For many people with disabilities, losing access to a regular source of electricity can be a matter of life and death. Certain medications, like insulin, need to be refrigerated. Some people are reliant on oxygen equipment that requires power. Others use motorized wheelchairs and similar equipment for mobility. In nursing homes, continually operating breathing machines are life-sustaining devices.
In California, the site of numerous high-profile wildfires in recent years, the nation’s largest utility company is taking unprecedented measures that mean people with disabilities may no longer be able to rely on continuous access to electricity. Pacific Gas & Electric (PG&E) argues that pre-emptive blackouts are necessary to reduce the risk of catastrophic wildfires, and thus save lives.
On October 9, 2019, PG&E took the extraordinary step of shutting down electricity in portions of 34 of the state’s 58 counties, affecting more than 700,000 households, or an estimated 2 million-plus people. On October 27, PG&E announced it was temporarily cutting off power to 1.3 million households, the largest outage in the company’s history.
PG&E has a special assistance program for roughly 180,000 people particularly vulnerable to electricity shutoffs, but the program mostly revolves around providing additional notice of upcoming blackouts. The company is not reimbursing customers who are forced to purchase generators or make other accommodations.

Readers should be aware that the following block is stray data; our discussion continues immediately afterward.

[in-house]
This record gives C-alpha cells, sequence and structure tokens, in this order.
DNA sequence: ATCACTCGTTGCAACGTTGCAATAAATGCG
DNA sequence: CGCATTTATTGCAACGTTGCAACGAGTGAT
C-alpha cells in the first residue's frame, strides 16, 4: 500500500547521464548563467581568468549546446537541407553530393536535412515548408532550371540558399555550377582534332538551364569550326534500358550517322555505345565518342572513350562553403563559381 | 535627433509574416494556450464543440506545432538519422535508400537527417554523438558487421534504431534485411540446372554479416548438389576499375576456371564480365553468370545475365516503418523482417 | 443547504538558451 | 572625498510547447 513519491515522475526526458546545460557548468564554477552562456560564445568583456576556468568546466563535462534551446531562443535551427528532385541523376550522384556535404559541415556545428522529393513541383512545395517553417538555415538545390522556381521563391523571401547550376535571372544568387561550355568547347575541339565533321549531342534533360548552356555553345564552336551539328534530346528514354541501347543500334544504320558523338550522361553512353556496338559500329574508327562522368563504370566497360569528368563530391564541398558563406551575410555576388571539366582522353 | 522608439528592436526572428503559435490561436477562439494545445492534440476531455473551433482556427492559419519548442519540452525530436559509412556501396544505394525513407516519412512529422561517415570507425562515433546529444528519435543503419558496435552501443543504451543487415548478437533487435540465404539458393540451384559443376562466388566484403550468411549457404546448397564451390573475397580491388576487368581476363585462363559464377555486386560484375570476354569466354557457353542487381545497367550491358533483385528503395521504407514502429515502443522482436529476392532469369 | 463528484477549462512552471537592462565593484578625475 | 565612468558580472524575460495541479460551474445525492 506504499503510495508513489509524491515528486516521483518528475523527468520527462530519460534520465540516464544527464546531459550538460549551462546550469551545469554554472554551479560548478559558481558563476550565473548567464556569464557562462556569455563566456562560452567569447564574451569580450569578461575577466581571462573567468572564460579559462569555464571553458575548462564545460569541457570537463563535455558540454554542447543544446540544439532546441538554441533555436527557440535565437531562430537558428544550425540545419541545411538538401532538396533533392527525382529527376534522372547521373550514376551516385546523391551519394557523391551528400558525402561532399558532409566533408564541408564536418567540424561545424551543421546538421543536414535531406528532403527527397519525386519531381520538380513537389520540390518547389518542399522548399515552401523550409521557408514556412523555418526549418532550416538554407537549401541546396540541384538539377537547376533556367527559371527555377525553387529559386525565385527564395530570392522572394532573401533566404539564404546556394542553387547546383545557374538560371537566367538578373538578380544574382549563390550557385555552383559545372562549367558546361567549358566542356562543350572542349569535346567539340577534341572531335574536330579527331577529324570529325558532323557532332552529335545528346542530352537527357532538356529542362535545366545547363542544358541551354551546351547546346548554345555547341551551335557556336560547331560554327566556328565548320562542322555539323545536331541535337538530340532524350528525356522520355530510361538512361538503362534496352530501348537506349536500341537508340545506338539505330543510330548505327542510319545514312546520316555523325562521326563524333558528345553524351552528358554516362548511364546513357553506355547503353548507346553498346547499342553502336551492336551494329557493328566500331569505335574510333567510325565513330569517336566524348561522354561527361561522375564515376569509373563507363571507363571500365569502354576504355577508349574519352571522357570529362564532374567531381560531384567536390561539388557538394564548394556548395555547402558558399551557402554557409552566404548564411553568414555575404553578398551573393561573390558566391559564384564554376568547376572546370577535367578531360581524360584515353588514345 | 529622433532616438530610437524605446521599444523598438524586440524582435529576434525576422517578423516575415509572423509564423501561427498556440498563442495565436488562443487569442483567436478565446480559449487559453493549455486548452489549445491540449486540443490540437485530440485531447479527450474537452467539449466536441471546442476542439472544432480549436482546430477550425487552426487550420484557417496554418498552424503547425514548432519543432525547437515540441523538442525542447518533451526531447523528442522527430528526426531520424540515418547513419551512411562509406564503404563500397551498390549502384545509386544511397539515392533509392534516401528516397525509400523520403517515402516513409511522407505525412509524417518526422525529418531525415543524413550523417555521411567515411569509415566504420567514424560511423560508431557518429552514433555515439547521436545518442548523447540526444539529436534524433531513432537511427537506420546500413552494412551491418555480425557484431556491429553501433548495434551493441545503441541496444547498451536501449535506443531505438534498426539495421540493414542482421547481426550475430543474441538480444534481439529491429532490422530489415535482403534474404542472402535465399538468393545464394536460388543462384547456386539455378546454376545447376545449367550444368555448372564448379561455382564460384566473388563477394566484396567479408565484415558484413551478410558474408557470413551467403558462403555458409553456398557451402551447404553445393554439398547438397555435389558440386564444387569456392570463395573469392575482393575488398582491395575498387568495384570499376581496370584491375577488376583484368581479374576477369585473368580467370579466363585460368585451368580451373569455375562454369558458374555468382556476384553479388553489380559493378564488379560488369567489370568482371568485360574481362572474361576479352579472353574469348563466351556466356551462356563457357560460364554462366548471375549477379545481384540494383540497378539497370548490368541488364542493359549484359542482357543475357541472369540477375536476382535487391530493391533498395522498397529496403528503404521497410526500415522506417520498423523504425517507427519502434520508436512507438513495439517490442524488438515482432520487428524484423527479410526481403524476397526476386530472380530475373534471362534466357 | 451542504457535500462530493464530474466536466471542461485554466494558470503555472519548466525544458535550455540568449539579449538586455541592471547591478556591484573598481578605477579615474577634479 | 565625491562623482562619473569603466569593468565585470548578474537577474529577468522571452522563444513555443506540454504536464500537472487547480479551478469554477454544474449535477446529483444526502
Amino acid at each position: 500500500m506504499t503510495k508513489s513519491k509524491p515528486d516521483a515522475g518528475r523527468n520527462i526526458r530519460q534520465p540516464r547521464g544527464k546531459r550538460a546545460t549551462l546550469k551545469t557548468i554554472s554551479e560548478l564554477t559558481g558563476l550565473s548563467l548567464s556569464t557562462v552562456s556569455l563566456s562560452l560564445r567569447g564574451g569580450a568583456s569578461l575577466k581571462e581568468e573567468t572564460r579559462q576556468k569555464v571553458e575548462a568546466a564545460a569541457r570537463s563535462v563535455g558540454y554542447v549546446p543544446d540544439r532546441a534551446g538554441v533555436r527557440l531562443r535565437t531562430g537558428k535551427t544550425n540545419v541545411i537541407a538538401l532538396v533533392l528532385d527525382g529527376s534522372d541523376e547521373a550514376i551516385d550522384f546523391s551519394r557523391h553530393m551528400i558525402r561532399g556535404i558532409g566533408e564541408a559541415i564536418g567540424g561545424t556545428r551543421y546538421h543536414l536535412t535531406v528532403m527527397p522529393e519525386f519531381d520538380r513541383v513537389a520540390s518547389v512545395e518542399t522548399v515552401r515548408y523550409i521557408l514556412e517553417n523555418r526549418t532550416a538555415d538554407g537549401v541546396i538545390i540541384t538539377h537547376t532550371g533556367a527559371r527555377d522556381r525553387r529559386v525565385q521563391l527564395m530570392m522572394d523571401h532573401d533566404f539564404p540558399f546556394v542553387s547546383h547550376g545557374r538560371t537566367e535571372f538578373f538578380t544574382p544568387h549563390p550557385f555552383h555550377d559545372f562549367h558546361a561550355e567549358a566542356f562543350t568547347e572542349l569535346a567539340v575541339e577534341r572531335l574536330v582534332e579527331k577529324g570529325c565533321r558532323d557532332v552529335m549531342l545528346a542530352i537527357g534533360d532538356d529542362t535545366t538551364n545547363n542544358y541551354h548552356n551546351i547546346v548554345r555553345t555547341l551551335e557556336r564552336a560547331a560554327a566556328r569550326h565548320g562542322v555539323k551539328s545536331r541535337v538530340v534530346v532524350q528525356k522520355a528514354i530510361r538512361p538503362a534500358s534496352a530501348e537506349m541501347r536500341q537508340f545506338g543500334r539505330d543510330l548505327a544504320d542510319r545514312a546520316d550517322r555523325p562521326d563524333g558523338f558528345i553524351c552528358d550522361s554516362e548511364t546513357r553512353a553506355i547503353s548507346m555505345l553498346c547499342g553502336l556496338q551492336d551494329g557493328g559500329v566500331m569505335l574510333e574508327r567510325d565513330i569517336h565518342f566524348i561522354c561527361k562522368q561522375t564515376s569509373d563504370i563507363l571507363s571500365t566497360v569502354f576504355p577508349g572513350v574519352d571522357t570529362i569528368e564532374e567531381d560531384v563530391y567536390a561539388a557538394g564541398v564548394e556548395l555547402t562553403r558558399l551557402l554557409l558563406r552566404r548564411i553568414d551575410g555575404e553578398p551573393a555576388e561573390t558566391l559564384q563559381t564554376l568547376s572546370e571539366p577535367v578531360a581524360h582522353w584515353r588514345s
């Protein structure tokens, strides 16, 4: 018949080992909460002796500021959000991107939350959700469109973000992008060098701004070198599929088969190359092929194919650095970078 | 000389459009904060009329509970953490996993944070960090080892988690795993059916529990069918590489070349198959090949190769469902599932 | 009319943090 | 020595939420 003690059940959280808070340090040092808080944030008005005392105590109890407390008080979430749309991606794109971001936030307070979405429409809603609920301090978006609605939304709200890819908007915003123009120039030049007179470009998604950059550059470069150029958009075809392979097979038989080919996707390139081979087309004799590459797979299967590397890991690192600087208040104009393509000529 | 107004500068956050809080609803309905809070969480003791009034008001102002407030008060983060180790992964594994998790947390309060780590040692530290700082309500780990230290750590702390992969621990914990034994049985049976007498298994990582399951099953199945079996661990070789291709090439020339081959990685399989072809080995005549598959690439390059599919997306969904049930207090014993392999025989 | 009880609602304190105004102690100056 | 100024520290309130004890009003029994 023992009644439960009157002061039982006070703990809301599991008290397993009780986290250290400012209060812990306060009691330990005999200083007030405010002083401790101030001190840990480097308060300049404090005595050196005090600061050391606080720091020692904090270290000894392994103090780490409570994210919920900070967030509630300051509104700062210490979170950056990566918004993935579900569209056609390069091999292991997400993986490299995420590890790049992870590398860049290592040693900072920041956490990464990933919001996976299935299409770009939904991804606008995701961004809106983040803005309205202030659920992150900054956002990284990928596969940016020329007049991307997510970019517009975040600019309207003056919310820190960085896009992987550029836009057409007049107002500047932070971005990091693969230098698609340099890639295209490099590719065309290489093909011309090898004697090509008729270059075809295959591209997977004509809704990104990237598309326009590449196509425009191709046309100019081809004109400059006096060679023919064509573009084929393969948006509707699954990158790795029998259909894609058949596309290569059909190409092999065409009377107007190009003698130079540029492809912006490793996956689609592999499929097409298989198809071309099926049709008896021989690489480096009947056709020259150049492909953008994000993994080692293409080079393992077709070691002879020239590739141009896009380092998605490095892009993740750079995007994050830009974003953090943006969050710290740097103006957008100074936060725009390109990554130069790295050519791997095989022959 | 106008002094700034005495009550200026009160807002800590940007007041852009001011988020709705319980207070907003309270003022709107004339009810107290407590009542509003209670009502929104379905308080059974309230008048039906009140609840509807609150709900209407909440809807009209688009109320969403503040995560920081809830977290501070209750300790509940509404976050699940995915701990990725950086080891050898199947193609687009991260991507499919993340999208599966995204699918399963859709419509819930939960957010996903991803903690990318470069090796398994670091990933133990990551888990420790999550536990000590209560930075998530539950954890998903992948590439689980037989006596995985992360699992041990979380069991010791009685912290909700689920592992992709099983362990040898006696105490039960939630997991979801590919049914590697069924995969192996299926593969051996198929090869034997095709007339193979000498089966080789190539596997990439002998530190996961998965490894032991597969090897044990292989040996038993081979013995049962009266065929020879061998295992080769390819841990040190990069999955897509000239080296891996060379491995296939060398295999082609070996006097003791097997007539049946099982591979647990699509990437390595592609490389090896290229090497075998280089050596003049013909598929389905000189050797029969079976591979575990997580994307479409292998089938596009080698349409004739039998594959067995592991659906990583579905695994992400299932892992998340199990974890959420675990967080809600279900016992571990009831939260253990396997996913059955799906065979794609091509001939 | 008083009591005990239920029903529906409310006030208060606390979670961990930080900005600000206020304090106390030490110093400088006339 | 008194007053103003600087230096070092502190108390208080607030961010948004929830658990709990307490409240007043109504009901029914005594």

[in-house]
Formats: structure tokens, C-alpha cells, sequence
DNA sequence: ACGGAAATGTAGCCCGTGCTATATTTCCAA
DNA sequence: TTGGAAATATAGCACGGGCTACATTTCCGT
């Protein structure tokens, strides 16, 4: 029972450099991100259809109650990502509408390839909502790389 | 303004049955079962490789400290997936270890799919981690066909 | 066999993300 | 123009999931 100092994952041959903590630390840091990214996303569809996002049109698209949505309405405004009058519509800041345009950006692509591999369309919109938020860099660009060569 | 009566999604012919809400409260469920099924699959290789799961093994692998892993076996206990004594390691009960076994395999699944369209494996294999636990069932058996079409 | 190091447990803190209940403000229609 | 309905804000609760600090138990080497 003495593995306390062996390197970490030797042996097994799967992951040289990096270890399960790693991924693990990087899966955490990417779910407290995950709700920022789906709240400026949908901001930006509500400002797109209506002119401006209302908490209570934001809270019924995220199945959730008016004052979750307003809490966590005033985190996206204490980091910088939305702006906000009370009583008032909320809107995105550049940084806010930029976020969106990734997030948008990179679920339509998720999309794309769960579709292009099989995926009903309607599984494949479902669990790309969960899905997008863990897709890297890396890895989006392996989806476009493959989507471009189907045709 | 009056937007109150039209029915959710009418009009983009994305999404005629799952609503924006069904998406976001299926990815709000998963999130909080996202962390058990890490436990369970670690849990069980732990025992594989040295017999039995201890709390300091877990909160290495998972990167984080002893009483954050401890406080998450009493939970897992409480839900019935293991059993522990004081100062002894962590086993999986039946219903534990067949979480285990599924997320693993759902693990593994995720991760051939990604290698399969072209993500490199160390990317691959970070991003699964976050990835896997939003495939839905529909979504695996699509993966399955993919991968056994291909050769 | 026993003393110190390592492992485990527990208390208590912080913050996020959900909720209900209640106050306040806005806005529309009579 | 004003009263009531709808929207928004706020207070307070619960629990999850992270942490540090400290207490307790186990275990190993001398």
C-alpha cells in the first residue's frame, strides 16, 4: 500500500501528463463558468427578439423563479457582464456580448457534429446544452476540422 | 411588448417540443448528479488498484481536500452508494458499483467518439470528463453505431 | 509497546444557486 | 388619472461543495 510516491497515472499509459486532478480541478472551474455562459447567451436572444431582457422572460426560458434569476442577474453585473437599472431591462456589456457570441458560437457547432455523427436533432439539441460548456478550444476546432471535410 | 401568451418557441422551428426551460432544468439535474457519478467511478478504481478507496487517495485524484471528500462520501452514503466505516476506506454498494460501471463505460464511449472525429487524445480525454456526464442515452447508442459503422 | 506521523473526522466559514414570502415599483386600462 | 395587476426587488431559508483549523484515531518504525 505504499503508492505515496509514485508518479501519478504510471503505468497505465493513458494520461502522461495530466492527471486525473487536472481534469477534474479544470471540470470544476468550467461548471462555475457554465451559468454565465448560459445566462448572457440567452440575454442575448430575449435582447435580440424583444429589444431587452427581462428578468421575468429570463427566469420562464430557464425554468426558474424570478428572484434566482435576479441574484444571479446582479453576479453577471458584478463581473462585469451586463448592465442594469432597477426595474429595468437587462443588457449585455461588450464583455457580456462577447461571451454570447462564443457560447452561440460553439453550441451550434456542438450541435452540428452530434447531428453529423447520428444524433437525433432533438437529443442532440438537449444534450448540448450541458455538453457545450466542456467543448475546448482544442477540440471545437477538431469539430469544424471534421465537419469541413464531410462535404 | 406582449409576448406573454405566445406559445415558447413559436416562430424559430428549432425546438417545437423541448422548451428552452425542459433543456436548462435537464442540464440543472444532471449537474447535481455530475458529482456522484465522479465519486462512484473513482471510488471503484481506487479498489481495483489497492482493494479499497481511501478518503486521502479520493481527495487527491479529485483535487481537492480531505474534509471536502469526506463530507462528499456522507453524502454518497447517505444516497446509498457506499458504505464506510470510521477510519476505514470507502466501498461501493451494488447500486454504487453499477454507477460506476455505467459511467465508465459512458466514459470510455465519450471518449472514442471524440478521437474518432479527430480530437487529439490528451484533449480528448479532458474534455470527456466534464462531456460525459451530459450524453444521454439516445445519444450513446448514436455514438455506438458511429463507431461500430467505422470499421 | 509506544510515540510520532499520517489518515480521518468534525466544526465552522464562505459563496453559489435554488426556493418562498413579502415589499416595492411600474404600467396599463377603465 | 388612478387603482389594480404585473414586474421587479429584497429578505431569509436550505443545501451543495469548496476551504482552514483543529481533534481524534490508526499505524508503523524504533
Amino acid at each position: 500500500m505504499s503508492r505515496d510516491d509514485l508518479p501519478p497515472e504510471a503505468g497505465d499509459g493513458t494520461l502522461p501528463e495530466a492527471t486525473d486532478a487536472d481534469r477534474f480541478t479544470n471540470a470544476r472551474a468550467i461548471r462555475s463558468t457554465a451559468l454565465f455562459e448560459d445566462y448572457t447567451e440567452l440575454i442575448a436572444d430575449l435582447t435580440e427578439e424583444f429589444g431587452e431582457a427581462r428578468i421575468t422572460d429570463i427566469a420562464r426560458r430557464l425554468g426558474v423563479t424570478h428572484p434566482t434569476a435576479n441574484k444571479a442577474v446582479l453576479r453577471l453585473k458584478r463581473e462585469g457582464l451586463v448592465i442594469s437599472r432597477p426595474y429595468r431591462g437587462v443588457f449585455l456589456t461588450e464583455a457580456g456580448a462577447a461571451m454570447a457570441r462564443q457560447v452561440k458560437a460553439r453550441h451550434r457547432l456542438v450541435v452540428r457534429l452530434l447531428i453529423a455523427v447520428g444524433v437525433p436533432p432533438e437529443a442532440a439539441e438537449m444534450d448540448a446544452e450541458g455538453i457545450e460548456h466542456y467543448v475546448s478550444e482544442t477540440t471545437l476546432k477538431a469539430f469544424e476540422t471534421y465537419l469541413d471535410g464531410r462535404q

Despite this program, media outlets reported numerous stories of people who were frightened and overwhelmed by the blackouts, who didn’t receive the notices and who experienced medical emergencies as a result of the outages.
Politicians of all stripes have slammed PG&E for the shutoffs, signaling possible legislative or executive action to reform the company’s practices.
“Californians should not pay the price for decades of PG&E’s greed and neglect,” Gov. Gavin Newsom said in an October 14 news release. “PG&E’s mismanagement of the power shutoffs experienced last week was unacceptable. We will continue to hold PG&E accountable to make radical changes – prioritizing the safety of Californians and modernizing its equipment.”
It is equally likely, however, that intentional blackouts may just be a new fact of life for millions of Californians. On October 17, PG&E CEO Bill Johnson told the California Public Utilities Commission that customers can expect this for the next decade.